d) On 17 October 2015, he received several text messages from Mr D. Zuma;

     e) The initial messages were about the invitation to attend the South African Awards Ceremony hosted by the Gupta family;

     f) The event was scheduled for 18 October 2015 and Mr Jonas declined the invite due to his busy schedule;

     g) On 23 October 2015, Mr Jonas agreed to meet with Mr D. Zuma;

     h) The meeting started at the Hyatt Regency hotel in Rosebank;

     i) Mr Jonas arrived early and waited for Mr D. Zuma;

     j) Mr D. Zuma later arrived and a short while into the meeting, indicated that the place was crowded and he needed to move to a more private place for a discussion with a third party to which he agreed. The location was not disclosed to him;

     k) Using Mr D. Zuma’s vehicle, they travelled together to what later Mr Jonas found to be the Gupta family residence in Saxonwold;

     l) He was unfamiliar with the area and had never been to the Gupta family residence before;

    m) They arrived at a “compound like residence” with security guards;

     n) As they arrived, Mr Hlongwane alighted from his car to join them;

     o) Once inside the residence, they were joined by Mr Ajay Gupta, whom Mr Jonas had never met before and recognised him from articles in the press);

     p) During the meeting, there was no exchange of pleasantries. Mr Ajay Gupta informed him that they had been gathering intelligence on him and those close to him;

     q) He apparently indicated that they were well aware of his activities and his connections to Mr Mantashe and the Treasurer of the ANC, Dr Zweli Mkhize (Dr Mkhize), alleging that he was part of a faction or process towards undermining President Zuma;

     r) Mr Ajay Gupta informed Mr Jonas that they were going to make him Minister of Finance. Mr Jonas reported that he was shocked and irritated by the statement;

     s) He declined the position and informed Mr Ajay Gupta that only the President of the Republic can make such decisions;

     t) He informed Mr Ajay Gupta that he was leaving. At no stage did Mr D. Zuma and At no stage did Mr D. Zuma and Mr Hlongwane speak during the meeting. They were told to sit down when I indicated that I was leaving;

    u) Mr Ajay Gupta continued to speak. He disclosed names of “Comrades” they were working with and providing protection to. He mentioned that collectively as a family, they “made a lot of money from the State” and they wanted to increase the amount from R6 billion to R8 billion and that a bulk of their funds were held in Dubai;

     v) According to Mr Jonas, Mr A. Gupta further indicated that National Treasury were a stumbling block to the family’s business ambitions. As part of the offer to become a Finance Minister, Mr Jonas would be expected to remove the current Director General of National Treasury and other key members of Executive Management;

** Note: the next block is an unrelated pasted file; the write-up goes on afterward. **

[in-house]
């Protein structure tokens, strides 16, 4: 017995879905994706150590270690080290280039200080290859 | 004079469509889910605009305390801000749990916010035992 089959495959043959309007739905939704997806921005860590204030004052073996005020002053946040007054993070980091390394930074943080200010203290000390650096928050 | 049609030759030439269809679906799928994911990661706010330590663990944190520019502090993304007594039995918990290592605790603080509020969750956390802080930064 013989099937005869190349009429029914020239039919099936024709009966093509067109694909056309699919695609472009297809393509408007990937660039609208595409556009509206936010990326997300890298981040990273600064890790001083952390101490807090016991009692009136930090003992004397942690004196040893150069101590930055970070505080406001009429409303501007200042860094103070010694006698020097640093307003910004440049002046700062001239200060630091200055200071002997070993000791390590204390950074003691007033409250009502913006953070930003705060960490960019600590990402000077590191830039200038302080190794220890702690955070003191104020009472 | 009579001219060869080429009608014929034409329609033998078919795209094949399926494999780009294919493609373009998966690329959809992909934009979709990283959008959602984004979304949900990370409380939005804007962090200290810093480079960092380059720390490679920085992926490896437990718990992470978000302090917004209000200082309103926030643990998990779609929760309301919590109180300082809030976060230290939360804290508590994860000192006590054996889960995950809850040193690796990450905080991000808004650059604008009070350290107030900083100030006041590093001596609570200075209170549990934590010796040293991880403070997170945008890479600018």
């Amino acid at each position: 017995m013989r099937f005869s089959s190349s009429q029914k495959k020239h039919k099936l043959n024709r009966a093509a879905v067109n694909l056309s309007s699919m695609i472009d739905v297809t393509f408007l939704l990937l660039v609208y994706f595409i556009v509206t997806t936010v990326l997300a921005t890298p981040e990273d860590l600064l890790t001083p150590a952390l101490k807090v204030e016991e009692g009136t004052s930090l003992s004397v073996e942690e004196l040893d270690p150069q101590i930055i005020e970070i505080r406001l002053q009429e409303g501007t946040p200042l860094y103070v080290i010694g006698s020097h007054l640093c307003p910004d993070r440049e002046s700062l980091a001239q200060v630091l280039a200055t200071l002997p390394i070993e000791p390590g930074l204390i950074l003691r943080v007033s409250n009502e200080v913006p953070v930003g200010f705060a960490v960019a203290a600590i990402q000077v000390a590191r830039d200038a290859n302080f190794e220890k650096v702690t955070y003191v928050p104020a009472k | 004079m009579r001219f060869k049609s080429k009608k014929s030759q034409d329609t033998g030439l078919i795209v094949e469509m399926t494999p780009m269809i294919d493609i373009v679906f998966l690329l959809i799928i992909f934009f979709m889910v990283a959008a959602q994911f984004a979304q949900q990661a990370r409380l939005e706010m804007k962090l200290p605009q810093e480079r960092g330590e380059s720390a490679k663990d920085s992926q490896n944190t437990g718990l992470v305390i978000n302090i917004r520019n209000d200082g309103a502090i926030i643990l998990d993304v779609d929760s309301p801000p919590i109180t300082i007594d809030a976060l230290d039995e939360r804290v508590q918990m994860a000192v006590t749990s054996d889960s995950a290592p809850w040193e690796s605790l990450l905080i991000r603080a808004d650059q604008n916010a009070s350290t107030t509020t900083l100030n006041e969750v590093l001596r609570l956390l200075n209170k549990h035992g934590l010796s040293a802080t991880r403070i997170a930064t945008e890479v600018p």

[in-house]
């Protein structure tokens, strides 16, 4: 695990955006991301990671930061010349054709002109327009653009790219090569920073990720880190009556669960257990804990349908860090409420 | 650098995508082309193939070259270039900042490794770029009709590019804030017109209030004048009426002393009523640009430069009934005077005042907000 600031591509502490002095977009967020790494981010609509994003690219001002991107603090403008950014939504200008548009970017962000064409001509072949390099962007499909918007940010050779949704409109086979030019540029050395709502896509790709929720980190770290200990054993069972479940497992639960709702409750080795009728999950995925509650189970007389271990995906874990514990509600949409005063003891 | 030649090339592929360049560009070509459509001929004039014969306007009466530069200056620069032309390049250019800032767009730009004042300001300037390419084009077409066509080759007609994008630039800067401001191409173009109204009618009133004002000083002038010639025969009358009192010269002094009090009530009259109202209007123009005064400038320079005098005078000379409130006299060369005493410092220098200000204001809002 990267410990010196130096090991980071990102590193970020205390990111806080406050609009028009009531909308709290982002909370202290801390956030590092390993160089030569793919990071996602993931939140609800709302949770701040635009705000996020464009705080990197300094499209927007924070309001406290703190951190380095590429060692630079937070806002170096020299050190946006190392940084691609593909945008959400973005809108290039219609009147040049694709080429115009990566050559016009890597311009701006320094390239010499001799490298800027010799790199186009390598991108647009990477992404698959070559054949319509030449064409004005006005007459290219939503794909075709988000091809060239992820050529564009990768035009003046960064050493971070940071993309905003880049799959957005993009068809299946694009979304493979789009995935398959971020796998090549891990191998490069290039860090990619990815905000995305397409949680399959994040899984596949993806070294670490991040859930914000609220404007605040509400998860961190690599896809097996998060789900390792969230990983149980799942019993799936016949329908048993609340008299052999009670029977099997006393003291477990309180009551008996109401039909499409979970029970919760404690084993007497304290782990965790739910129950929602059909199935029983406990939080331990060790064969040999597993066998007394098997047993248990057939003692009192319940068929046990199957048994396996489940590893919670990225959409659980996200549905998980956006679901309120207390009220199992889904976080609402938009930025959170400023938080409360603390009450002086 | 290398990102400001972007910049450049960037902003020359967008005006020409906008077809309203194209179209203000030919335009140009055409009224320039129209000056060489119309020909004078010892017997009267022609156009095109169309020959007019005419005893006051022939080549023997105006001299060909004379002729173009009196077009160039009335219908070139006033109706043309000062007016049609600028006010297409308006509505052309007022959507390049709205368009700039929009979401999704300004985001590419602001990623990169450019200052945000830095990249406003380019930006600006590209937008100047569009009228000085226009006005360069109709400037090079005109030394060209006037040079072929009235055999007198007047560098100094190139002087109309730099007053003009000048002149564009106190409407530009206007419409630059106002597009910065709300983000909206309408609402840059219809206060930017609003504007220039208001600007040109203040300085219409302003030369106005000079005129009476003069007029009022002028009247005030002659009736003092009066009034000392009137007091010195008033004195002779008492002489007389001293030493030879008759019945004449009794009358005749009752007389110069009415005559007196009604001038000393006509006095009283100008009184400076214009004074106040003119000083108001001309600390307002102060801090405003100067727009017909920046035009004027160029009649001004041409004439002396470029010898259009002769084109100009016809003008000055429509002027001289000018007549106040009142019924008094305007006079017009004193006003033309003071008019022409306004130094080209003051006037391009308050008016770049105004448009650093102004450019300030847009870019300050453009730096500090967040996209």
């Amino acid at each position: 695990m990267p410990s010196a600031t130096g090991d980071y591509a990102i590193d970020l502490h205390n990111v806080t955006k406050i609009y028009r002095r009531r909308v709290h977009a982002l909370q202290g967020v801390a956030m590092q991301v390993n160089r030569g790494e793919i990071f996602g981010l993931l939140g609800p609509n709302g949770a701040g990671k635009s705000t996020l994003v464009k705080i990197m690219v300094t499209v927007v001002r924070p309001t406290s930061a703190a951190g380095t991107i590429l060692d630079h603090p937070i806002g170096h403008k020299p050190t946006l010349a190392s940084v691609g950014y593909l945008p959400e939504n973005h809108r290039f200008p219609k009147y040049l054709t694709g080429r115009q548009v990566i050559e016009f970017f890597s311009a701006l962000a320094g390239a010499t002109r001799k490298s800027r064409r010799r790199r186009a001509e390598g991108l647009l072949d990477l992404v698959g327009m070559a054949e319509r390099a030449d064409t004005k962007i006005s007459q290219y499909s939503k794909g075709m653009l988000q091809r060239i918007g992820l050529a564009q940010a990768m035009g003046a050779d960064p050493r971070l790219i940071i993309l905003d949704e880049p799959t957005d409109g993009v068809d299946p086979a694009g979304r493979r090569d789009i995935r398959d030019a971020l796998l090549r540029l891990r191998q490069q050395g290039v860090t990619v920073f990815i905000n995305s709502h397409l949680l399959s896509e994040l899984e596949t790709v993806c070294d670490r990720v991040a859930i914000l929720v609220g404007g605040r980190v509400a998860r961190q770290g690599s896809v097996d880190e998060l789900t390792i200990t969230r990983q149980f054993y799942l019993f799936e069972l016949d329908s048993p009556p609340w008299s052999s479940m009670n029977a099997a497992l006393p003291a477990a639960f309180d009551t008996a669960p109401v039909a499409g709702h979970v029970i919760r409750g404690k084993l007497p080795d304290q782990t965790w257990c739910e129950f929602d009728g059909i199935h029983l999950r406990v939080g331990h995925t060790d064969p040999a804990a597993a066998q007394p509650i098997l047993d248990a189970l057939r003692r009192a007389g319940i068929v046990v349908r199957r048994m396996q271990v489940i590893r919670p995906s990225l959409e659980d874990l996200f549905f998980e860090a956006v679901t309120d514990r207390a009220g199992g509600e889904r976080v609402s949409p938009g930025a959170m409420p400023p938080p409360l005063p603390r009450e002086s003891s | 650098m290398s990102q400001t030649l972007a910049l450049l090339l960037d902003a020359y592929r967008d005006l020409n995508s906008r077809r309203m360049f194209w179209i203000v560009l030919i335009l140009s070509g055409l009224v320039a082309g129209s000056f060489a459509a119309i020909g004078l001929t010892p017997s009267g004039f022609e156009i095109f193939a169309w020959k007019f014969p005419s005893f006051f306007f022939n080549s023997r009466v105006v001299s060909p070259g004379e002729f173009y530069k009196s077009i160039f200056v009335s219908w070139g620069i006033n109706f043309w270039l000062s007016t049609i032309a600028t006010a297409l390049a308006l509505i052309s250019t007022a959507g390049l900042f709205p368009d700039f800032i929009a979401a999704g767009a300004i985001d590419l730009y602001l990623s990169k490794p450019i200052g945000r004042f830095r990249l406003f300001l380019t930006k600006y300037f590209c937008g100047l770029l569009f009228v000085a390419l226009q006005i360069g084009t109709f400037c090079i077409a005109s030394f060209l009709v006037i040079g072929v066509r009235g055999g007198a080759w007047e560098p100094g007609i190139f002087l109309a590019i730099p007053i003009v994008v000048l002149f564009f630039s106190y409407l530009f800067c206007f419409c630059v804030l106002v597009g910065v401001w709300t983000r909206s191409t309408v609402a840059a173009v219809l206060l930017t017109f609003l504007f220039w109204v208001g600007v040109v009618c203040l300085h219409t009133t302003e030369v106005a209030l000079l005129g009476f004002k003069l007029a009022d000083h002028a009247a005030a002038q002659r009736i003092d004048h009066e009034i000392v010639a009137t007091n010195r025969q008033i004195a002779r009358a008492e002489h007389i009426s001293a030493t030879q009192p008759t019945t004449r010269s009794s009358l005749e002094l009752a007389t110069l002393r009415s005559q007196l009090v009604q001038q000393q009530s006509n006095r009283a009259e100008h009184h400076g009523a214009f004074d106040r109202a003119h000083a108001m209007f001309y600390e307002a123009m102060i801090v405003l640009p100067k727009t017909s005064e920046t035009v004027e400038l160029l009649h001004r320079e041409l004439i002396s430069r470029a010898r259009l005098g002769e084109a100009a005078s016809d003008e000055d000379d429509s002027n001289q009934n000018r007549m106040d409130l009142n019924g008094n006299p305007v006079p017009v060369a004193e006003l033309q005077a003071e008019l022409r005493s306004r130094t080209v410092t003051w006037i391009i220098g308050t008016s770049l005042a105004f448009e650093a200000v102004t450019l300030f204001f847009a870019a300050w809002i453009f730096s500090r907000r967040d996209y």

w) Mr A. Gupta apparently mentioned that his family has made Mr D. Zuma a Billionnaire and that he has a house in Dubai;

     x) As Mr Jonas was walking towards the door, Mr A. Gupta made a further offer of R600 million to be deposited in an account of his choice. He asked if Mr Jonas had a bag which he could use to receive and carry R600,000 in cash immediately, which he declined;

     

    y) He then asked Mr D. Zuma and Mr Hlongwane to transport him to the airport. On the way to the airport, Mr Jonas apparently asked both Mr D. Zuma and Mr Hlongwane to explain why he was not informed that he would be meeting with members of the Gupta family. They all agreed to meet the following Tuesday to discuss the issue and the meeting never took place;

     z) He later contacted Mr Hlongwane to inform him of his unhappiness about the meeting;

     a) Immediately after the meeting, he informed former Minister of Finance Mr Nhlanhla Nene. I later also informed current Minister of Finance Mr Pravin Gordan and Mr Zweli Mkhize of the ANC about the offer; and

     b) On 16 March 2016, he released a statement after the media started reporting on the matter.

     

  • The State Capture Report: Madonsela v Zuma

    By Pinky Khoabane

    PRETORIA, SOUTH AFRICA – JULY 14: Public Protector Thuli Madonsela announcing her findings on scandalous lease dealings at the National Press Club on July 14, 2011 in Pretoria, South Africa. (Photo by Gallo Images / Foto24 / Liza van Deventer)

    If The state capture report wasnt a document to be taken seriously, in terms of its impact on the way in which business is done and how narrow an investigation can be undertaken to suit the interests of those with influence, it would read like fiction.

    The document is over 300 pages and I know there will be many who wont even bother reading it. I have therefore decided to pick excerpts of it so that you, our reader, can glance somewhat into it. Bear in mind that we will give excerpts that you wont read in commercial media.

    I was fascinated by the exchanges between President Jacob Zuma and former Public Protector, Thuli Madonsela, regarding his right to question Madonsela’s interviewees. This became a stumbling block which led to the case to interdict and withdrawal thereof.

    If there are lawyers out there, kindly let us know what the law states in terms of some of the issues raised by both the former PP and the president.